However, when it comes to pharmacy fees, Congress hasn't been able to follow its own law. In addition to last year's disproportionate pharmacy fee increase above inflation, Congress is now considering increasing pharmacy fees by 66 to 75 percent over the next decade. “Beneficiaries are paying enough,” said Capt. Kathy Beasley, USN (Ret), MOAA's Deputy Director for Government Relations. “Congress needs to look at other ways to control health care costs before trying to pass the buck to military families.” [Source: MOAA Leg Up | August 28, 2015 ++]
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Psoriasis Update 02Symptoms, Images, and Treatment
Psoriasis causes itchy or sore patches of thick, red skin with silvery scales. You usually get the patches on your elbows, knees, scalp, back, face, palms and feet, but they can show up on other parts of your body. Some people who have psoriasis also get a form of arthritis called psoriatic arthritis. According to VA‘s health encyclopedia, www.veteranshealthlibrary.org/Encyclopedia/142,84489_VA it is a chronic skin disease caused by a problem with your immune system. It most often first appears between the ages of 15 and 35 and may run in families. Psoriasis affects nearly equal numbers of men and women. In people with this disease, the skin grows too fast. Dead skin cells build up on the skin‘s surface to form inflamed, thick, silvery scales called plaques. Psoriasis does not spread from person to person, but what causes this disease is unknown.
Symptoms - Psoriasis plaques tend to form on the elbows, knees, scalp, navel, arms, legs, or buttocks crease. They can be unsightly, painful, and itchy. Plaques on the joints can limit movement, and people with psoriasis can have associated arthritis of the joints. On the fingernails or toenails, psoriasis can cause pitting, a change in nail color, and a change in nail shape. Symptoms may come and go on their own. Factors such as stress, climate change, infection, and certain medications may cause flare-ups. If symptoms bother you, know that medical treatment can help relieve them. Discuss your treatment options with your health care provider.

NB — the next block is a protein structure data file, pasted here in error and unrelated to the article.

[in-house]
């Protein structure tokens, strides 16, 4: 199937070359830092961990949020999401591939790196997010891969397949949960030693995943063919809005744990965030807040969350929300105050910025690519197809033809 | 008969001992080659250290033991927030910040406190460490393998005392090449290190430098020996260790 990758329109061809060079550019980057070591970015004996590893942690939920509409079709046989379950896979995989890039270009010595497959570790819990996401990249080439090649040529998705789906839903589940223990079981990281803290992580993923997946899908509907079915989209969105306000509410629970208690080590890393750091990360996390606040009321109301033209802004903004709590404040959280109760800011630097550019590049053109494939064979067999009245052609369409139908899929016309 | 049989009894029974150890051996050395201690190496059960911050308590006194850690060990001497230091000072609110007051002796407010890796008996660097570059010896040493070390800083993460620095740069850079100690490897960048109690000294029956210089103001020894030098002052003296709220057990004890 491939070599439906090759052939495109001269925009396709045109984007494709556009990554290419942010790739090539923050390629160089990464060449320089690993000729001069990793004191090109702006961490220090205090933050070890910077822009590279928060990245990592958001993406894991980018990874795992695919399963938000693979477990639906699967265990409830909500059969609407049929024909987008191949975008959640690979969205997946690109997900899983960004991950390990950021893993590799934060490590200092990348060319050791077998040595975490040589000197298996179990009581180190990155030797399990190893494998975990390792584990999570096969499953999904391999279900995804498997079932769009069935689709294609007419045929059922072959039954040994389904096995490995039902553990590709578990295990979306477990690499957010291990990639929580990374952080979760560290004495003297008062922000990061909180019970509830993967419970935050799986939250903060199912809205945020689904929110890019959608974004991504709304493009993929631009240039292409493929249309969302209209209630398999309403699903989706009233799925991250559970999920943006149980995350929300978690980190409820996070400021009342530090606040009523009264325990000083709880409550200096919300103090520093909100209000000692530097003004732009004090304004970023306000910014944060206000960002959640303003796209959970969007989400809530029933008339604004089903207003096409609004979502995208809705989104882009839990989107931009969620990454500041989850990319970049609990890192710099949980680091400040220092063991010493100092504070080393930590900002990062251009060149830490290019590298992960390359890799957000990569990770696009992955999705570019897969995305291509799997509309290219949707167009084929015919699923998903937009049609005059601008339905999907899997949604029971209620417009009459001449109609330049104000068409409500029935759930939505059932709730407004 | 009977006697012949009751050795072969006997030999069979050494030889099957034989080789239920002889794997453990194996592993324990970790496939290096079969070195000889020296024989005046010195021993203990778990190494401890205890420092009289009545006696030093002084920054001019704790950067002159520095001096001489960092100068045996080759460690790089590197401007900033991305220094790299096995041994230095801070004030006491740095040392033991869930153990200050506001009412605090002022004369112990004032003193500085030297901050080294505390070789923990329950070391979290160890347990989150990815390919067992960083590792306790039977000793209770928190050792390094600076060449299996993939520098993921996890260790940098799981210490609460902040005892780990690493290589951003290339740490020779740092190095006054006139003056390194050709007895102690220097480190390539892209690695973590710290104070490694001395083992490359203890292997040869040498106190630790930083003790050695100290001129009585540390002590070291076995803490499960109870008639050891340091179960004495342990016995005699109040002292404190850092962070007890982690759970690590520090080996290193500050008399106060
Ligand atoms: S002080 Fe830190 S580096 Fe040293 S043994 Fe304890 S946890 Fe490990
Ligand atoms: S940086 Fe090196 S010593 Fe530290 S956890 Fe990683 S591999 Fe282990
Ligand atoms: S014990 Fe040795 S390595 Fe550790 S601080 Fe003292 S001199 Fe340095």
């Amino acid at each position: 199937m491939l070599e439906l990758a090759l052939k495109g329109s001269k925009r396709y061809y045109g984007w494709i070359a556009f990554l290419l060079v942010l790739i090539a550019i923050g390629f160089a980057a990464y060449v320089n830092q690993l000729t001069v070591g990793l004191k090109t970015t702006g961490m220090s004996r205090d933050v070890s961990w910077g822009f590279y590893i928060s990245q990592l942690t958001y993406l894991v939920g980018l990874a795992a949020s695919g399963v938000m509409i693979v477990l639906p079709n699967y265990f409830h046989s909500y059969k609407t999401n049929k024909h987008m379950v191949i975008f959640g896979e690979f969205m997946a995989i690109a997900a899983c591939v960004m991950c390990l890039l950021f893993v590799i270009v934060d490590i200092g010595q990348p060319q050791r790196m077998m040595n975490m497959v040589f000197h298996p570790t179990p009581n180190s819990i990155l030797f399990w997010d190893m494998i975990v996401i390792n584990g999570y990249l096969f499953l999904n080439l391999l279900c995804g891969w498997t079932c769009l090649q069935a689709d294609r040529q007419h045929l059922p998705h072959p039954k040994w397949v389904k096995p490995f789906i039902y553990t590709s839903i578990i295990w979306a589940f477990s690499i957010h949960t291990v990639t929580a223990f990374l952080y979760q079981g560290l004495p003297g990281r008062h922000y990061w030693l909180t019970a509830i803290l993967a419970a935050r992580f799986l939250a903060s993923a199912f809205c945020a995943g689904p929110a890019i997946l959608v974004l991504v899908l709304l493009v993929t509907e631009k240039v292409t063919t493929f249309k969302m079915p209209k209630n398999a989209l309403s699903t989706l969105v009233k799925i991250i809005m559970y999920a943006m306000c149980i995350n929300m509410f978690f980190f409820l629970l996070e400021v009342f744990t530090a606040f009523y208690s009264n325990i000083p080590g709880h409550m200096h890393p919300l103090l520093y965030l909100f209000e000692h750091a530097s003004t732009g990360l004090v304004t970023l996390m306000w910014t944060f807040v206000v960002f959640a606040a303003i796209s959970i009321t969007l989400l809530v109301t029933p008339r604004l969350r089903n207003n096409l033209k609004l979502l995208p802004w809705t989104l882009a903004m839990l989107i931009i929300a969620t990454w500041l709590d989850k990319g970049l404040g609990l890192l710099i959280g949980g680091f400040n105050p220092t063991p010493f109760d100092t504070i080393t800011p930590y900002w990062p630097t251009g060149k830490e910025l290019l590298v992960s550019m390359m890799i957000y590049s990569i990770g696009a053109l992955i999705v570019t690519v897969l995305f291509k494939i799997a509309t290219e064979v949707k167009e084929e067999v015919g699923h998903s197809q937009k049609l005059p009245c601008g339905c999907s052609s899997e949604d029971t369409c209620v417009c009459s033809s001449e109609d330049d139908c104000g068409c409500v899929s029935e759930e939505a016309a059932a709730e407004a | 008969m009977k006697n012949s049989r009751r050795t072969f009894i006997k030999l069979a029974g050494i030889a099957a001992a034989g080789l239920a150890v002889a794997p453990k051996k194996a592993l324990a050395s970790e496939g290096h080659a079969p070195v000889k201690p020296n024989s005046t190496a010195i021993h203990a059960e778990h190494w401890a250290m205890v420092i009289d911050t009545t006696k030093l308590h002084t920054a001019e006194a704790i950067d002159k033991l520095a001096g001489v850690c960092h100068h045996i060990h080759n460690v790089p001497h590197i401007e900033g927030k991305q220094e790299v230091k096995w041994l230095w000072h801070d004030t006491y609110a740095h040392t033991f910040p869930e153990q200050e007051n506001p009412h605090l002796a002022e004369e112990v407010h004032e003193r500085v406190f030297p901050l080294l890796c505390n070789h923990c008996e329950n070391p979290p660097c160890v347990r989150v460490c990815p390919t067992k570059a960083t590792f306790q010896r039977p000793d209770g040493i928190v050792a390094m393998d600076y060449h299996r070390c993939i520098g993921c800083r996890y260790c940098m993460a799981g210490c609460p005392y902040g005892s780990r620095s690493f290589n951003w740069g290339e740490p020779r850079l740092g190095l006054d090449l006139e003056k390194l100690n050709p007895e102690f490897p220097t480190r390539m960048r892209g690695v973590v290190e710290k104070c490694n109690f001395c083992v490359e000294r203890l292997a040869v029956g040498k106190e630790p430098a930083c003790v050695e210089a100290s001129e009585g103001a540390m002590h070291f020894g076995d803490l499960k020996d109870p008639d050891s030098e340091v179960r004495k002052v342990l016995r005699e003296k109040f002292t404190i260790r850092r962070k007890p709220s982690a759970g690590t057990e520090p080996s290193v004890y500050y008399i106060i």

psoriasis can have large, scaling, slightly elevated lesions. these lesions are usually found near or at the elbow as well as the forearm, knees, legs, scalp, buttocks, and genital areas. picture of psoriasis on the palm in a male. this image displays minimal scale with subtle redness due to psoriasis. picture of psoriasis on the fingernail in a male. numerous tiny nail pits are common in people with psoriasis. picture of psoriasis on the anogenital region in a male. this image displays a red, scaly, slightly elevated lesion on the penis.

Above Images show large, scaling, slightly elevated lesions on a forearm, minimal scale on a palm with subtle redness, numerous tiny pits on a finger nail, and a red, scaly, and slightly elevated lesion on a penis.
Medical Treatments - There are many types of external medical treatments. These are used on the outside of your body. Your health care provider may prescribe one of many types of topical medications, which are put on your skin. Topical medications can include topical steroids to reduce thickness of the plaques and inflammation, topical vitamin type medications (including vitamin D and vitamin A), or agents such as coal tar, which is now more limited in use. In some cases, the skin may be exposed to a special light in the health care provider‘s office. Internal treatments are taken orally (by mouth) or given by injection. There are a number of oral medications. Your health care provider can tell you more about these treatments.